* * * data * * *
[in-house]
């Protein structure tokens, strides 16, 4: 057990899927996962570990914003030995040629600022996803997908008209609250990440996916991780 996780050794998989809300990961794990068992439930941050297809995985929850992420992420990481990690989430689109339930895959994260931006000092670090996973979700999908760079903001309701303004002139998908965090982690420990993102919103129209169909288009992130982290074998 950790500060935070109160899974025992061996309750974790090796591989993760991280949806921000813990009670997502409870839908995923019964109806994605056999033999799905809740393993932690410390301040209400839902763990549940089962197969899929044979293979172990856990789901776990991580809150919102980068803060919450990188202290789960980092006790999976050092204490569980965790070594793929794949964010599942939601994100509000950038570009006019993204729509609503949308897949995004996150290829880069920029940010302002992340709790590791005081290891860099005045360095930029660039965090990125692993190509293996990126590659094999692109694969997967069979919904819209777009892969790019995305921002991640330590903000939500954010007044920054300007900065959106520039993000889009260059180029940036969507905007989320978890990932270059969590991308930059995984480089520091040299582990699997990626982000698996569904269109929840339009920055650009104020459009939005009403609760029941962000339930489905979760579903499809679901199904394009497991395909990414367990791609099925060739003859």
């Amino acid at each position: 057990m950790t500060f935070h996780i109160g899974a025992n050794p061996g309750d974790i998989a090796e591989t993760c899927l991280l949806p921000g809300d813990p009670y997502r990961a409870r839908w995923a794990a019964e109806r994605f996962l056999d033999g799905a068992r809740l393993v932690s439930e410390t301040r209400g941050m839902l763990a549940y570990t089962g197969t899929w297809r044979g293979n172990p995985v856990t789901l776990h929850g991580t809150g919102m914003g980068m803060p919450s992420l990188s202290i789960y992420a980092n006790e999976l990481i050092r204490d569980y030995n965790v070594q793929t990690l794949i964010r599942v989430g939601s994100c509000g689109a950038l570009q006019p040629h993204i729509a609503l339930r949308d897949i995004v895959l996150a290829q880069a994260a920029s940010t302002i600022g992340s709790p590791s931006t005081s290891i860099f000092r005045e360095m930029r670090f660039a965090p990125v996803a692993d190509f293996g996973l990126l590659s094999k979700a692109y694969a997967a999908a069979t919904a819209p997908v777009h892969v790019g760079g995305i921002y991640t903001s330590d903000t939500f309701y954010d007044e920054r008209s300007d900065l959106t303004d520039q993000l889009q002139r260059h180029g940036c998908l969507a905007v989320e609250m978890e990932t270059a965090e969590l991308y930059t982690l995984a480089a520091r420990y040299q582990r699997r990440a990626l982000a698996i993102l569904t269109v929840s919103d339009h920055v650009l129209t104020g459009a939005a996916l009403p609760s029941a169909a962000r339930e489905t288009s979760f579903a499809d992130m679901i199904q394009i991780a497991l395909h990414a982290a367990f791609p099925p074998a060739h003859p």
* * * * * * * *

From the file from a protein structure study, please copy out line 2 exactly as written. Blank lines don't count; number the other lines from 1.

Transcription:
């Protein structure tokens, strides 16, 4: 057990899927996962570990914003030995040629600022996803997908008209609250990440996916991780 996780050794998989809300990961794990068992439930941050297809995985929850992420992420990481990690989430689109339930895959994260931006000092670090996973979700999908760079903001309701303004002139998908965090982690420990993102919103129209169909288009992130982290074998 950790500060935070109160899974025992061996309750974790090796591989993760991280949806921000813990009670997502409870839908995923019964109806994605056999033999799905809740393993932690410390301040209400839902763990549940089962197969899929044979293979172990856990789901776990991580809150919102980068803060919450990188202290789960980092006790999976050092204490569980965790070594793929794949964010599942939601994100509000950038570009006019993204729509609503949308897949995004996150290829880069920029940010302002992340709790590791005081290891860099005045360095930029660039965090990125692993190509293996990126590659094999692109694969997967069979919904819209777009892969790019995305921002991640330590903000939500954010007044920054300007900065959106520039993000889009260059180029940036969507905007989320978890990932270059969590991308930059995984480089520091040299582990699997990626982000698996569904269109929840339009920055650009104020459009939005009403609760029941962000339930489905979760579903499809679901199904394009497991395909990414367990791609099925060739003859």